Prime Minister Shinzo Abe is confident that the new National Stadium will provide an iconic stage for the 2020 Tokyo Olympics and Paralympics, he said at the groundbreaking ceremony Sunday.
The main construction work on the stadium in Shinjuku Ward began Dec. 1, about 14 months later than planned, after the original design plans by the late Iraqi-British architect Zaha Hadid were discarded following a public outcry over bloated cost estimates.
“When we scrapped the original plan last July, I vowed to make the new venue one that will be celebrated by the people and the athletes, a place that can generate dreams and inspiration,” Abe said.
“The new image of the stadium will realize ‘an athlete first’ policy with the best universal design in the world and some Japanese flavor,” he said. “I am very confident that this can be the stronghold of sports and culture for the new era.”
The government settled last December on a design by architect Kengo Kuma, also present at the ceremony, who collaborated with construction company Taisei Corp. and building planner Azusa Sekkei Co.
The stadium operator, the Japan Sport Council, agreed on a contract worth about ¥149 billion this October with a joint venture including Taisei. Kuma the same month revealed Japanese-style interior design schemes.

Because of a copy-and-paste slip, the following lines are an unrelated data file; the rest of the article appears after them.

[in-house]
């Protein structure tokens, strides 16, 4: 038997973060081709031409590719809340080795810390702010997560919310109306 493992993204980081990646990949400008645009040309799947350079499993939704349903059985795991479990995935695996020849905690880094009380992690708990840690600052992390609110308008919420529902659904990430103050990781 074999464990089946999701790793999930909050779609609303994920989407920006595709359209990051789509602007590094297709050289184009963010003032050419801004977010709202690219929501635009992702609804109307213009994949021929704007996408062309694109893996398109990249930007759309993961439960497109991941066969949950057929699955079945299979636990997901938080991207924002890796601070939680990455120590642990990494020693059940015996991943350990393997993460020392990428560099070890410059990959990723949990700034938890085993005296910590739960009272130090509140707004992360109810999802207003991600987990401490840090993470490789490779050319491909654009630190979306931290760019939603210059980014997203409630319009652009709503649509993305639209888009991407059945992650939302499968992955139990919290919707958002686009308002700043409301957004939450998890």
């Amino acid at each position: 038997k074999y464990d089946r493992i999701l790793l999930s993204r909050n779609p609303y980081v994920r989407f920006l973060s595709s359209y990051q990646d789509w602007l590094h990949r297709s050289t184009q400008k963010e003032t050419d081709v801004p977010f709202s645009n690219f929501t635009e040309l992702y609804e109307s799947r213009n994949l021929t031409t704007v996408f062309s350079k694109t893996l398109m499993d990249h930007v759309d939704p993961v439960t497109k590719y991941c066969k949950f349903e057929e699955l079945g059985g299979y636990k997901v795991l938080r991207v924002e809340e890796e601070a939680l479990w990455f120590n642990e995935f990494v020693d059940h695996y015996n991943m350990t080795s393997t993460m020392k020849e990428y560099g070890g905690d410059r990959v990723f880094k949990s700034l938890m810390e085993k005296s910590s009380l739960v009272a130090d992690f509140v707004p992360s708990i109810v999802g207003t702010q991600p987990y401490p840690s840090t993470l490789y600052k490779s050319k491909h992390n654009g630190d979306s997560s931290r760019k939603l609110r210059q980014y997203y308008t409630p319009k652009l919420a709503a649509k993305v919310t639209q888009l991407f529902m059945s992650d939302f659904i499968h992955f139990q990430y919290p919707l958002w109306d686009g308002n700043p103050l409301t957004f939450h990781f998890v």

“The 2020 Games will be the first time the IOC’s Agenda 2020 will be put into practice. The program emphasizes the legacy of the games and environmental sustainability. I’m sure the new National Stadium will be a symbol for that,” Tokyo Gov. Yuriko Koike said at the ceremony. “I hope the new National Stadium will be a multifunctional legacy after the games … and one that will be loved by people for a long time to come.”
The ceremony ended with a video replete with computer graphics showing how the stadium is expected to look like and function when it is completed in November 2019.
Koike took office in July pledging to host a cost-efficient and environmentally friendly 2020 Olympics.
She has lambasted organizers for failing to keep costs under control.
Fans of the old stadium, built in the late 1950s, lobbied to keep and renovate it. But in the end the government opted to replace it with a more modern facility.
Kuma chose a wooden lattice design that echoes traditional styles seen in Japanese shrines and pagodas. It is intended to blend in with surrounding parkland and will be structured to minimize costs for heating and cooling.
The structure will use Japanese-grown larch in its wood and steel composite roof and prefabricated panels to help speed the work along and contain costs.